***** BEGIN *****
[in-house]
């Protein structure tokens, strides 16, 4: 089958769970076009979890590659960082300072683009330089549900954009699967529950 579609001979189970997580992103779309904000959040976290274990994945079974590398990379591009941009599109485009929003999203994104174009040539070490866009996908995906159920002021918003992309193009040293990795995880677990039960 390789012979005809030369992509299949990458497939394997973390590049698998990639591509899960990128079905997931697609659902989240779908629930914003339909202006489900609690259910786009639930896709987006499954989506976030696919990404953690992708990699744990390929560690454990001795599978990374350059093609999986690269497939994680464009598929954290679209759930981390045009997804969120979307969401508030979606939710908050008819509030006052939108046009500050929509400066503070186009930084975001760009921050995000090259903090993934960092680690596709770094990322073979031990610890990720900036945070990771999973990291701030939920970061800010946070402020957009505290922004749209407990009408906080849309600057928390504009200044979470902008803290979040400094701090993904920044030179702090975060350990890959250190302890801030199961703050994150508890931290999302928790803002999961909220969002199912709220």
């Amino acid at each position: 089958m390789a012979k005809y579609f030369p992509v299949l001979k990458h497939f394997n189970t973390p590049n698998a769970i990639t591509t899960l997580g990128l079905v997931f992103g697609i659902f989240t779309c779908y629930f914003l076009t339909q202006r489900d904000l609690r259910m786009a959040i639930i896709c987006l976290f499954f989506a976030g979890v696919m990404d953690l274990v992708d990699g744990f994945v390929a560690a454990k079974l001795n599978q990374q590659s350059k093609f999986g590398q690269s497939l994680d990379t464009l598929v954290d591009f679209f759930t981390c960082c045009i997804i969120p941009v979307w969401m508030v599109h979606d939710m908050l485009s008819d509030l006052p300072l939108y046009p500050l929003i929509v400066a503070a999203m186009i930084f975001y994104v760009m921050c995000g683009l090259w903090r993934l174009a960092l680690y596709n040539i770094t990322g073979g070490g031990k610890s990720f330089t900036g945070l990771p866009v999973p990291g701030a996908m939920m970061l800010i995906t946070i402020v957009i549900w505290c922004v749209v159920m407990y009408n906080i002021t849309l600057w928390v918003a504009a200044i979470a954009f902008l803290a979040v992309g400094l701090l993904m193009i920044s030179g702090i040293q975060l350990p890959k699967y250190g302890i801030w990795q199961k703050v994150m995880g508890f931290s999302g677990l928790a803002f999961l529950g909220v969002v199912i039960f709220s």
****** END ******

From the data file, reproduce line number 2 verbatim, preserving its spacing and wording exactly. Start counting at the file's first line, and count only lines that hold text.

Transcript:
């Protein structure tokens, strides 16, 4: 089958769970076009979890590659960082300072683009330089549900954009699967529950 579609001979189970997580992103779309904000959040976290274990994945079974590398990379591009941009599109485009929003999203994104174009040539070490866009996908995906159920002021918003992309193009040293990795995880677990039960 390789012979005809030369992509299949990458497939394997973390590049698998990639591509899960990128079905997931697609659902989240779908629930914003339909202006489900609690259910786009639930896709987006499954989506976030696919990404953690992708990699744990390929560690454990001795599978990374350059093609999986690269497939994680464009598929954290679209759930981390045009997804969120979307969401508030979606939710908050008819509030006052939108046009500050929509400066503070186009930084975001760009921050995000090259903090993934960092680690596709770094990322073979031990610890990720900036945070990771999973990291701030939920970061800010946070402020957009505290922004749209407990009408906080849309600057928390504009200044979470902008803290979040400094701090993904920044030179702090975060350990890959250190302890801030199961703050994150508890931290999302928790803002999961909220969002199912709220």